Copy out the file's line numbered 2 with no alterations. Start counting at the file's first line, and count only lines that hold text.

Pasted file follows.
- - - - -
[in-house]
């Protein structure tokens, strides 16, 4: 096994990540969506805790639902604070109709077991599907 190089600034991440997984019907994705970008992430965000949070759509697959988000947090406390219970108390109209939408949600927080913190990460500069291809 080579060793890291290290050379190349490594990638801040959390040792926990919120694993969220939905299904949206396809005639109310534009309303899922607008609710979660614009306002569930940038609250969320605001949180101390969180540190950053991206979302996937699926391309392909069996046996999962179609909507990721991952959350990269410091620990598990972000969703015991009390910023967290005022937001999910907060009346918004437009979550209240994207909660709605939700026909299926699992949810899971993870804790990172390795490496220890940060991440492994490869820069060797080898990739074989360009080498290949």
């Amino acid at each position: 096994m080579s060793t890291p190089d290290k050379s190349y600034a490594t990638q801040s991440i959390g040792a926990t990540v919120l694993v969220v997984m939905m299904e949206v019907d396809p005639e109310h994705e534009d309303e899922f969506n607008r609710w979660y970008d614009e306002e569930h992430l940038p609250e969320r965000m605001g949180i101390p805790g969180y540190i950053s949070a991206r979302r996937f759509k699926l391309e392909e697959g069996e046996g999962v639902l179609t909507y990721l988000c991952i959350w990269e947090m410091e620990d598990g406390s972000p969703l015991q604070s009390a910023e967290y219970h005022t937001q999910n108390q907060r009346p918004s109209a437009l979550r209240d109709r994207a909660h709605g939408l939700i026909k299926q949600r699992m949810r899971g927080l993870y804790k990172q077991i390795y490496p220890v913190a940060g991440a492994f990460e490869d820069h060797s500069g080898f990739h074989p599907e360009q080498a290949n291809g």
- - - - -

């Protein structure tokens, strides 16, 4: 096994990540969506805790639902604070109709077991599907 190089600034991440997984019907994705970008992430965000949070759509697959988000947090406390219970108390109209939408949600927080913190990460500069291809 080579060793890291290290050379190349490594990638801040959390040792926990919120694993969220939905299904949206396809005639109310534009309303899922607008609710979660614009306002569930940038609250969320605001949180101390969180540190950053991206979302996937699926391309392909069996046996999962179609909507990721991952959350990269410091620990598990972000969703015991009390910023967290005022937001999910907060009346918004437009979550209240994207909660709605939700026909299926699992949810899971993870804790990172390795490496220890940060991440492994490869820069060797080898990739074989360009080498290949």